Nadal eyes French Open bid despite early Rome exit at hands of Hurkacz


Nadal eyes French Open bid despite early Rome exit at hands of Hurkacz

Nadal and Hurkacz after the match
Nadal and Hurkacz after the matchReuters
Rafael Nadal (37) said Saturday that he is leaning towards playing at the upcoming French Open despite being eliminated in the second round in Rome, 6-1, 6-3 by Poland's Hubert Hurkacz (27).

Clay-court icon Nadal had previously said that he would only play at the French Open, where he has won a record 14 titles if he feels competitive after a raft of injury problems over the last two years which have left him languishing 305th in the world rankings.

And the manner of his elimination in his first-ever encounter with Hurkacz was a step backwards after reaching the last 16 in Madrid, leaving a question mark hanging over his plans.

"The decision, as you can imagine, is not clear in my mind today. But if I have to say what's my feeling and if my mind is closer one way or the other way, I going to say be in Roland Garros and try my best," Nadal told reporters.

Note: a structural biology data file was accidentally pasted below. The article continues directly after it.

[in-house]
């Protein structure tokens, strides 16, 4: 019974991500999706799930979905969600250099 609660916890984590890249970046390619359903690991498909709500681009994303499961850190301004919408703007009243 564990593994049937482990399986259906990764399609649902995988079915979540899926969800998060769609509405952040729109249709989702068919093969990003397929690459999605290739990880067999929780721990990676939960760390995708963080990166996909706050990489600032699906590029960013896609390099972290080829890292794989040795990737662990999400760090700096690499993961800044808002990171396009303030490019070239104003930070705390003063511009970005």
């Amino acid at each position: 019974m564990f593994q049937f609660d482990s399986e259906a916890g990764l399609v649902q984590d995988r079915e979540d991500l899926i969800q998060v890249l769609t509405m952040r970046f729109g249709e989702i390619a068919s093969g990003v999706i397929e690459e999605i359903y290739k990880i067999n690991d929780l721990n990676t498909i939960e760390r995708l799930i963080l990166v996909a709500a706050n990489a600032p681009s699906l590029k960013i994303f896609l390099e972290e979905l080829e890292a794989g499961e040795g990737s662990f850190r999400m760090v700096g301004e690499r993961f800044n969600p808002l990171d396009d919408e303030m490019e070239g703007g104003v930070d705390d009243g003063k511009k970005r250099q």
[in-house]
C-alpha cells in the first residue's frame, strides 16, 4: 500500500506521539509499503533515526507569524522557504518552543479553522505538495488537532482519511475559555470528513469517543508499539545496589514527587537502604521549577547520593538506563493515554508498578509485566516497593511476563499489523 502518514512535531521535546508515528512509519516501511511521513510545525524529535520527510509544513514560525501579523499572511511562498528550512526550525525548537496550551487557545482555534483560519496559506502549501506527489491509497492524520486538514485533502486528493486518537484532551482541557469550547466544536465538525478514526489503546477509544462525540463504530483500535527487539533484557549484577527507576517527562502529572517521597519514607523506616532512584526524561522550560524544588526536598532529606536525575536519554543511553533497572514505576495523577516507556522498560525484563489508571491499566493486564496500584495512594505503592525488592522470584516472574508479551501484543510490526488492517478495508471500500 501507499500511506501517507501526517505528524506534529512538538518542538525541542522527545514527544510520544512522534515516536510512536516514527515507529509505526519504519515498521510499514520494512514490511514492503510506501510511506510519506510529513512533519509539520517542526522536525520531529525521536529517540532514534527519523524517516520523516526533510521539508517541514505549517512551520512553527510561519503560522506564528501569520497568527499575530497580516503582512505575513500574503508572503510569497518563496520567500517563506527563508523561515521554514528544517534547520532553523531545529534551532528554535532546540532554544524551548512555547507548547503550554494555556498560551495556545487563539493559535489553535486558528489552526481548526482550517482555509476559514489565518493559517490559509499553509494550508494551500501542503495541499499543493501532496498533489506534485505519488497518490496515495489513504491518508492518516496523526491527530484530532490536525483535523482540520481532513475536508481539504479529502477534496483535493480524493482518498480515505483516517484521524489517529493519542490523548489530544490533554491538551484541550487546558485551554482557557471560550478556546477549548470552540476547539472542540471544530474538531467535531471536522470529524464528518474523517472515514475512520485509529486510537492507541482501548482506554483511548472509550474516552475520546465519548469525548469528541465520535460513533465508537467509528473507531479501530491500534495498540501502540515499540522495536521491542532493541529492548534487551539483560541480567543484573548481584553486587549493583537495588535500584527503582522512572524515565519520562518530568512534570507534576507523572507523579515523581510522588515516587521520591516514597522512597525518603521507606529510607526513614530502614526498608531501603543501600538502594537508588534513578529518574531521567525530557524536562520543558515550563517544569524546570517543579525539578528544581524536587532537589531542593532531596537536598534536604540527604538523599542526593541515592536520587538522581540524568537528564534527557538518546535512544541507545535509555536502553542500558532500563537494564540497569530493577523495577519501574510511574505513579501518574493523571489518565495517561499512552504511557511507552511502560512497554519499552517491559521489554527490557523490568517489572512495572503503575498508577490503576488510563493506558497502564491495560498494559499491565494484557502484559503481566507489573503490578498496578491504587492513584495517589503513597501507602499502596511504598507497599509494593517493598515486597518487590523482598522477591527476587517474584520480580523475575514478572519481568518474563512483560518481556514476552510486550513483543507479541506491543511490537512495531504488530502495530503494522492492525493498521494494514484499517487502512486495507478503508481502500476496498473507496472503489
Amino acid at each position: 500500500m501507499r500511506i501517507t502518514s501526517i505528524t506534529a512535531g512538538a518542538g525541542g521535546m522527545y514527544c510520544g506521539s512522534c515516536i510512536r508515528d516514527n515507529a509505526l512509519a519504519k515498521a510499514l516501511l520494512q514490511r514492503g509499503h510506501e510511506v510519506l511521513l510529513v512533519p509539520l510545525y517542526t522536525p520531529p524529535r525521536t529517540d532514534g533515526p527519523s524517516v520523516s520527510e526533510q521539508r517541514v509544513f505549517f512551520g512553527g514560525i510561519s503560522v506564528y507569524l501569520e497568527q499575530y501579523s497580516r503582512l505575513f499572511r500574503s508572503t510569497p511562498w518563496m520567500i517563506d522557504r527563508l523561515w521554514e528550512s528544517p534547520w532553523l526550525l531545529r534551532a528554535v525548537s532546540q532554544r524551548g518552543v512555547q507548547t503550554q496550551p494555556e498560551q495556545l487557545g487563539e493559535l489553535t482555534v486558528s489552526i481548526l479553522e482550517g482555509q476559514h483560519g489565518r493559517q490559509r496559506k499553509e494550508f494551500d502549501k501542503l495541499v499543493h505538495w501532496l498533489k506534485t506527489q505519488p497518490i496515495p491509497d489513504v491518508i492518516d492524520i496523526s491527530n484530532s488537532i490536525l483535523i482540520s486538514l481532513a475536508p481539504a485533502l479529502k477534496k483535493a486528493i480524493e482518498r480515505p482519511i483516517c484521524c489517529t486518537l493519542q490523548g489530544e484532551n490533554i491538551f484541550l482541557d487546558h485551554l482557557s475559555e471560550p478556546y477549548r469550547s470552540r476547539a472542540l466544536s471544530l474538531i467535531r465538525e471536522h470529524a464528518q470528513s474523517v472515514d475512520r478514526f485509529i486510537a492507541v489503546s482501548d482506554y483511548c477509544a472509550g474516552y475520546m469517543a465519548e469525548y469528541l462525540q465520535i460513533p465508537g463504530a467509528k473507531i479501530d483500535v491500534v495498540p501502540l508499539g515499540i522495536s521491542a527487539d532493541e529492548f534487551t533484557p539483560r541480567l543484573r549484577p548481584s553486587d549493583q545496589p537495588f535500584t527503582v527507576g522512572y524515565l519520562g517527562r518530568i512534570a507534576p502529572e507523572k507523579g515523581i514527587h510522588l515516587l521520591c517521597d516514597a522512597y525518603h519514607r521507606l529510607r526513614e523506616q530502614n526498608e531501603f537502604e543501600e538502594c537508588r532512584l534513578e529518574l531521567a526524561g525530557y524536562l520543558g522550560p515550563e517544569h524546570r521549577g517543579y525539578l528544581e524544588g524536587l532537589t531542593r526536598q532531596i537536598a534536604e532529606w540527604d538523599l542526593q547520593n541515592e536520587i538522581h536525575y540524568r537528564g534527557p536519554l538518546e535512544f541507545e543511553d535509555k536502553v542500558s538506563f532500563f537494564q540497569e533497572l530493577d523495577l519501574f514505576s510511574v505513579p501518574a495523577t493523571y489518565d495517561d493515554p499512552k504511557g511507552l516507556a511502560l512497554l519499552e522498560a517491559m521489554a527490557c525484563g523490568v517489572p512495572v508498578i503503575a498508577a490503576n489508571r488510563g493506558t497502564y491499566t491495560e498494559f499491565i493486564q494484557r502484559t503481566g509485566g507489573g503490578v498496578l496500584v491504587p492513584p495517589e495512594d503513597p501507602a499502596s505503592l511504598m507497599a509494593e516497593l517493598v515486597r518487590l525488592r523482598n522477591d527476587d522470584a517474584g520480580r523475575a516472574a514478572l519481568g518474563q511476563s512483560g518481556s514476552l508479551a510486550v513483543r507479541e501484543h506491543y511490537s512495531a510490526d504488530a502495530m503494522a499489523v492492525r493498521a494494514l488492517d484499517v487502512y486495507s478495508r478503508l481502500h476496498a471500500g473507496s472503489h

"Physically I have some issues, but not probably yet enough to say not playing in the most important event of my tennis career. Let's see what's going on, how I feel myself mentally tomorrow, after tomorrow, and in one week."

Nadal held his own in the first two games in the first set, which took 26 minutes to complete, but then fell away as errors handed Hurkacz points.

The veteran twice gave away breaks of serve with miscued drop shots in the first set which Hurkacz closed out in 49 minutes as he blew through five straight games.

And the match was as good as done when Hurkacz, who didn't drop a single service game, broke Nadal in the third game of the second set to set up a famous victory.

The level of dominance over Nadal on clay, much less a court where he has won a record 10 titles, would have been unimaginable a few short years ago.

Hurkacz will face Tomas Etcheverry in the third round after likely ending Nadal's love affair with Rome as the 22-time Grand Slam winner looks set to call time on his career at the end of the season.

However, tournament organisers told the media that Nadal turned down a post-match farewell celebration on court as Saturday's loss was likely his last appearance at the Foro Italico.

Nadal said that he was "98 per cent, not 100 per cent" sure that he would never again grace the Roman clay so would not accept the ceremony.


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